Copyright is an internationally recognised system of protecting the rights of creators of written, performed or artistic works such as books, plays, paintings, computer programs or sound recordings. Copyright does not protect ideas or titles, although a title may be registered as a trademark. It does protect the written or published form of your book.
Protecting Your Copyright
There is no procedure to protect the copyright of your book; this is an automatic right. As soon as you write something, whether it is a book, a play, a short story, a poem, a film, etc., that work is automatically copyrighted to you regardless of whether you use the © symbol.
However, the Australian Attorney General’s Department advises that it is best practice to display a copyright notice prominently on your work. In addition, the department advises keeping dated copies of your manuscript and other writings as well as any letters submitting your work to others. For further copyright information on the Attorney General’s Department website, click here.
Some writers may choose to publish their work under a pen name. Authors use pen names for a variety of reasons: for privacy or if they feel their real name doesn’t stand out. For example, a man called John Smith might choose to publish romance novels under the name Juliet Wildblood. However, the Fellowship of Australian Writers (FAW) advises that the copyright of this work belongs to John Smith and should be indicated as such (ie. © John Smith, not © Juliet Wildblood).
Copyright can be bought and sold, although we don’t generally recommend that authors sell their copyright. Once copyright of a work is sold, the author will have no further say in what happens to that work.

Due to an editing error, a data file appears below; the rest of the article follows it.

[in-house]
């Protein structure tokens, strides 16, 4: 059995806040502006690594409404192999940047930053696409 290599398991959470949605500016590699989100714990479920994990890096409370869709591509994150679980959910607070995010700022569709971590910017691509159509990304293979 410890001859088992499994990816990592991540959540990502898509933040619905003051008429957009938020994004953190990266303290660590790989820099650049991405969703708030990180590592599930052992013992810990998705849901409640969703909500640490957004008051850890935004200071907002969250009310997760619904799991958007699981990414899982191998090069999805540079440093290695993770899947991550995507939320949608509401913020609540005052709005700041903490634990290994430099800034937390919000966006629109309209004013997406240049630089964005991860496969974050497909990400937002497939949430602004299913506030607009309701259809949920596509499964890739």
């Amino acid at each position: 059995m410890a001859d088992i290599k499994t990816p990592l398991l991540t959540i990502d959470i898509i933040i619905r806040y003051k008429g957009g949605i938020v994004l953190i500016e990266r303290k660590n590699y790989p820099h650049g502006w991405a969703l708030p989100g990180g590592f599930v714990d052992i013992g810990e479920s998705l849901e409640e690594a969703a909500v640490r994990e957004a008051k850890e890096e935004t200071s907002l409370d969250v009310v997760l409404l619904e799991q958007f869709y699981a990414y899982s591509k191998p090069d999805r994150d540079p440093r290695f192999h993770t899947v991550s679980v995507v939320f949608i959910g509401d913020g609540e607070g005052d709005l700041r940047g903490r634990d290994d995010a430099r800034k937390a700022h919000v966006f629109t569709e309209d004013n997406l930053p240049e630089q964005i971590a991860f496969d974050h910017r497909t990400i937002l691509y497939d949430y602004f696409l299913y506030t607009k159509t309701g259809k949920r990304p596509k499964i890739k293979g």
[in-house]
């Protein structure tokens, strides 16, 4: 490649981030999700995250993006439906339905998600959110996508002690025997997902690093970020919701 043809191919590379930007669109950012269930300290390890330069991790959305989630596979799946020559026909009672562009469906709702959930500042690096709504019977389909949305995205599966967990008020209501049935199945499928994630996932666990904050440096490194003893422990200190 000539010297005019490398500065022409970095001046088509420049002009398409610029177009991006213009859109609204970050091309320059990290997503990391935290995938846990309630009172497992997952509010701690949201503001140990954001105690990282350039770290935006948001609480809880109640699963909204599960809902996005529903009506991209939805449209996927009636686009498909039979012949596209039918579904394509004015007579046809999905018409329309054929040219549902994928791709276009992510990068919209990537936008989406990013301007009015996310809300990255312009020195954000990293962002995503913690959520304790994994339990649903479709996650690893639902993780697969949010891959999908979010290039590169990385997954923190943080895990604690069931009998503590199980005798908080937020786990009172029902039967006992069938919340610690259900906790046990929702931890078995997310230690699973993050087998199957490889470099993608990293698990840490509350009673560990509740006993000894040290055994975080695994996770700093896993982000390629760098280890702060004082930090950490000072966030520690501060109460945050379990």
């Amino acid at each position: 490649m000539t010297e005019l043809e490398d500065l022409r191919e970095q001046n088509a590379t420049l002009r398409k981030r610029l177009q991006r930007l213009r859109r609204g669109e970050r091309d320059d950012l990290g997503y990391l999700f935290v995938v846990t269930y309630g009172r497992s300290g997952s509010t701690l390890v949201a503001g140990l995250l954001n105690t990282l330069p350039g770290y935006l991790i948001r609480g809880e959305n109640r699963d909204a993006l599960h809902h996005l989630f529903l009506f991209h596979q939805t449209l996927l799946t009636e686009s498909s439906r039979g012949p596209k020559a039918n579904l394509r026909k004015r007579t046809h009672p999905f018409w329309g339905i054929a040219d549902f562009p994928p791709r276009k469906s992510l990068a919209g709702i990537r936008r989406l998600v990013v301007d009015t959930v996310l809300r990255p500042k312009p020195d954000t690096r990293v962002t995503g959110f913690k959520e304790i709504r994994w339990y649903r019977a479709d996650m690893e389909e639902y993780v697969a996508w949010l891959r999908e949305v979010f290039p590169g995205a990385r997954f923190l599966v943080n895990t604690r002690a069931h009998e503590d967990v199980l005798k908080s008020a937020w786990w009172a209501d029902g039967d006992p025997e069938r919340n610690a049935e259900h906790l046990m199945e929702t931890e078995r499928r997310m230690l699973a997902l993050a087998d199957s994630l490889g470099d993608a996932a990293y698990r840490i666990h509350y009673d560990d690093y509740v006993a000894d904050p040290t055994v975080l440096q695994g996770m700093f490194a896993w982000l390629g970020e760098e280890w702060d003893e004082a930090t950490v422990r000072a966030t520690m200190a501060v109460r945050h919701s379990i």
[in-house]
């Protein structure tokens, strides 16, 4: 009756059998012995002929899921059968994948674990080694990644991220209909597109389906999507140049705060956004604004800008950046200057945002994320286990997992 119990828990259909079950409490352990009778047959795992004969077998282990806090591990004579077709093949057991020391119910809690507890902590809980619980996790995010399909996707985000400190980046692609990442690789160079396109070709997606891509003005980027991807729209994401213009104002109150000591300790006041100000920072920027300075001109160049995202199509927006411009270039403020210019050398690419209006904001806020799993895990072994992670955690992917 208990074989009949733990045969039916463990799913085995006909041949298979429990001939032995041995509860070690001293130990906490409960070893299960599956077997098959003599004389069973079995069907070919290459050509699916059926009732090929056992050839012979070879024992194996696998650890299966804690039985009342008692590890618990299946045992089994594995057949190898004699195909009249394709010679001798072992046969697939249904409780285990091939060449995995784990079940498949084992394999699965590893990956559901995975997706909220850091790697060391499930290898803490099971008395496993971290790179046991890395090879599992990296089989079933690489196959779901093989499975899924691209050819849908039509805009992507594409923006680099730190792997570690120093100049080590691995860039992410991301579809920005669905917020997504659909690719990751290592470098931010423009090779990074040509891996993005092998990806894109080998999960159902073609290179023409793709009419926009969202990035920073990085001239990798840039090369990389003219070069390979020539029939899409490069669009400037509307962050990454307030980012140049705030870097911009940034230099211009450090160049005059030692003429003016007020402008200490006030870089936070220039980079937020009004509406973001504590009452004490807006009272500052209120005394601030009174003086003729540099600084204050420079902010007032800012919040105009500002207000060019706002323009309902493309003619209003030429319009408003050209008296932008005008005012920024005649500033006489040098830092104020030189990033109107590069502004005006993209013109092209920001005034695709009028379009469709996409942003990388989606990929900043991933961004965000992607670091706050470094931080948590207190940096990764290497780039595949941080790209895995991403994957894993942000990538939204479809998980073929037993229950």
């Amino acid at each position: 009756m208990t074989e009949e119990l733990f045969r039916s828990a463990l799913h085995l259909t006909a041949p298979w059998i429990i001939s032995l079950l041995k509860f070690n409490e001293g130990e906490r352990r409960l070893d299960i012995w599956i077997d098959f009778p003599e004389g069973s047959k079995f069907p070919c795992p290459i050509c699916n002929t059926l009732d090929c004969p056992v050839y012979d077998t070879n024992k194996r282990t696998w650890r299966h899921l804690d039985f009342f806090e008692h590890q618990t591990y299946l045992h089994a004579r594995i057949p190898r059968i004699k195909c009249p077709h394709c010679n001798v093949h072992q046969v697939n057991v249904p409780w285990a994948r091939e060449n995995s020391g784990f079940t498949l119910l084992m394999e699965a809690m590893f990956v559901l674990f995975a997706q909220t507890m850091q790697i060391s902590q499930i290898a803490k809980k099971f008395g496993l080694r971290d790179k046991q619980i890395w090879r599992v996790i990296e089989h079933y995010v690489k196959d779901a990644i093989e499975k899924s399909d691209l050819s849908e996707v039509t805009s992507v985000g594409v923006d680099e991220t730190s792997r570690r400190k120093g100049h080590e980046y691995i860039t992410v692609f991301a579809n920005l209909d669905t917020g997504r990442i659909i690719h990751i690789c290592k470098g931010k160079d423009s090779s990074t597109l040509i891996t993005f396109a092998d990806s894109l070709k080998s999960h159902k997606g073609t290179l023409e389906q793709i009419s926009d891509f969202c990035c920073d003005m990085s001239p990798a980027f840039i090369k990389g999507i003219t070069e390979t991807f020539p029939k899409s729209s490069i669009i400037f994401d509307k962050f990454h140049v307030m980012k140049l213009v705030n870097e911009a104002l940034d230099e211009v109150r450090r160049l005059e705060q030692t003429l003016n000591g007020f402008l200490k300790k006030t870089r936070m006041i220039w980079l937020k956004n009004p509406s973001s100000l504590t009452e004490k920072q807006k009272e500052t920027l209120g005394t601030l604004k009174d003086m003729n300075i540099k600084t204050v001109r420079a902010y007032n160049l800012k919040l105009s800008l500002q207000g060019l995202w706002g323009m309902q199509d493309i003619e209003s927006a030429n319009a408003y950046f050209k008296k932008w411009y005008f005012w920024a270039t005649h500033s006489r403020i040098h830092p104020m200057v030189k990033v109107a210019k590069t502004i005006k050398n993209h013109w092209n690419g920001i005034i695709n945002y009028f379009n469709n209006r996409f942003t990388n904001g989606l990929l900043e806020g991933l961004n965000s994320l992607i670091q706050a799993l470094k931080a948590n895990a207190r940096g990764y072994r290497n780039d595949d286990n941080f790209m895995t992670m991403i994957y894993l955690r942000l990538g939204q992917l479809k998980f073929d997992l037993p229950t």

When a book is published authors usually license rights to a publisher, which is done by signing a contract that specifies which rights are to be licensed and what royalties and share of income will be returned to the author. Contracts should also specify the conditions under which licensed rights return to the author when the book goes out of print.
The FAW advises that in some cases an organisation such as a magazine or television company may insist on purchasing copyright. In such cases the author must be clear about what is being sold and should ask for a higher payment.
If you are selling an article to a newspaper or magazine, or a short story or poem to a journal, the publisher may ask for first publication rights. This is a common industry practice and means they are obtaining the right to be the first to publish your work. First rights should not preclude you, the author, from publishing your work again in another publication at a later date. For more information about first rights, contact Copyright Agency or the Arts Law Centre of Australia.
Although the duration of copyright protection can vary, in the case of literary works it usually lasts for the lifetime of the creator plus seventy years.
If you have used quotations from other writers – no matter how small the quotation – you may have to get permission to use them and, in some cases, may have to pay a fee. Permission fees are payable to copyright owners whose work, or part of a work, is being reproduced in any form. See the Copyright Agency for details. For clearance of text, photos and images see the Copyright Agency or the Australian Copyright Council. For music and song lyrics visit the Australian Performing Rights Association.
The area of digital rights for work is constantly changing. The NSW Writers’ Centre recommends contacting the Arts Law Centre of Australia for questions regarding digital rights. The Australia Society of Authors recommends contacting the Australian Copyright Council, which has copyright lawyers on staff.
Arts Law Centre of Australia <www.artslaw.com.au>
Australian Government Attorney General’s Department
Australian Performing Rights Association <www.apra-amcos.com.au>
Copyright Agency <www.copyright.com.au>
Fellowship of Australian Writers <www.writers.asn.au>
Australian Society of Authors <www.asauthors.org>
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